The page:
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Environmental Policy Convergence: The Impact of International Harmonization, Transnational Communication, and Regulatory Competition

  • Katharina Holzinger (a1), Christoph Knill (a2) and Thomas Sommerer (a3)

Abstract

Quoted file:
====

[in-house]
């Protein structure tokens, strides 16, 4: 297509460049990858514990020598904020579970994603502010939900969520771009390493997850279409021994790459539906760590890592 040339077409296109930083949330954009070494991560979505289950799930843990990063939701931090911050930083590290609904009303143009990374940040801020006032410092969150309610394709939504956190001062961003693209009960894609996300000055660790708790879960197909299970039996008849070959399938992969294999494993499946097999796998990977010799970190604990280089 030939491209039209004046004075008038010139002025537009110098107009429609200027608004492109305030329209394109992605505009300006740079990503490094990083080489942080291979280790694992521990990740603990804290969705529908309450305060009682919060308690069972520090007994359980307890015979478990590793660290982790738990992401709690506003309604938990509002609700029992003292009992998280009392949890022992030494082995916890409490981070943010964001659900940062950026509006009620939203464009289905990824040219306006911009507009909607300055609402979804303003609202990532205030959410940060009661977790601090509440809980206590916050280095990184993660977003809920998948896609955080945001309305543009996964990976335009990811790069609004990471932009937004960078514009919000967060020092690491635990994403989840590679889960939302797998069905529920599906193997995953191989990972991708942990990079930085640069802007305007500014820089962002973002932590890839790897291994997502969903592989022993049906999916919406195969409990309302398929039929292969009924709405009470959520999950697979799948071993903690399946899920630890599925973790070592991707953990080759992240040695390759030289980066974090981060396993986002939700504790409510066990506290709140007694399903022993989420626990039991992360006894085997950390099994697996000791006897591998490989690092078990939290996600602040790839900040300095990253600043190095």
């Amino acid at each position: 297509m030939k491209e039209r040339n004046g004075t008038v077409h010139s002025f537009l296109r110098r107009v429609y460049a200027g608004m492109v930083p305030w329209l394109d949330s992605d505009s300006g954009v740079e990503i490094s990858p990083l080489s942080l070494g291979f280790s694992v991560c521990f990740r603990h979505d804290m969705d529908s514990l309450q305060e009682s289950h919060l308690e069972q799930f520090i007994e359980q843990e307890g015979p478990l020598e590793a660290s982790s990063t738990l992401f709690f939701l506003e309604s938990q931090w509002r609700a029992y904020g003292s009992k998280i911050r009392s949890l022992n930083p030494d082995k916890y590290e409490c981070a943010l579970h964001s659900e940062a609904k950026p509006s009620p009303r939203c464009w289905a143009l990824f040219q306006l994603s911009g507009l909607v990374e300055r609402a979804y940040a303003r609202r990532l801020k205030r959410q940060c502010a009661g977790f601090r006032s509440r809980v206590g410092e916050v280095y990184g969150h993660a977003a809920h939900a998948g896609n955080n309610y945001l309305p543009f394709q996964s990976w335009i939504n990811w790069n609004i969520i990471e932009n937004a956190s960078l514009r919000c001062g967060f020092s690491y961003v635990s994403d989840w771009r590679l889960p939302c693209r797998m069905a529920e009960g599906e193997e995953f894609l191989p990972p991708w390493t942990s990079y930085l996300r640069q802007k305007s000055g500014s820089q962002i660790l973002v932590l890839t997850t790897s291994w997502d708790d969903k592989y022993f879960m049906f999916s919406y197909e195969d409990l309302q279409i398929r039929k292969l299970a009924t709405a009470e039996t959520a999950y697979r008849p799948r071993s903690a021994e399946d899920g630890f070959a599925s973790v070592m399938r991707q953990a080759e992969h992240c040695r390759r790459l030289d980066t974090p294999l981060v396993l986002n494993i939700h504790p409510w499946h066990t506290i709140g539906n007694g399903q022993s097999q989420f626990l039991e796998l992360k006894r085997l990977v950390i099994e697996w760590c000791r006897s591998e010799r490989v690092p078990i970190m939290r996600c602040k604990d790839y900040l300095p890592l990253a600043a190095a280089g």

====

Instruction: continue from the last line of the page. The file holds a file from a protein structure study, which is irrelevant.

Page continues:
In recent years, there is growing interest in the study of cross-national policy convergence. Yet we still have a limited understanding of the phenomenon: Do we observe convergence of policies at all? Under which conditions can we expect that domestic policies converge or rather develop further apart? In this article, we address this research deficit. From a theoretical perspective, we concentrate on the explanatory power of three factors, namely international harmonization, transnational communication, and regulatory competition. In empirical terms, we analyze if and to what extent we can observe convergence of environmental policies across twenty-four industrialized countries between 1970 and 2000. We find an impressive degree of environmental policy convergence between the countries under investigation. This development is mainly caused by international harmonization and, to a considerable degree, also by transnational communication, whereas regulatory competition does not seem to play a role.

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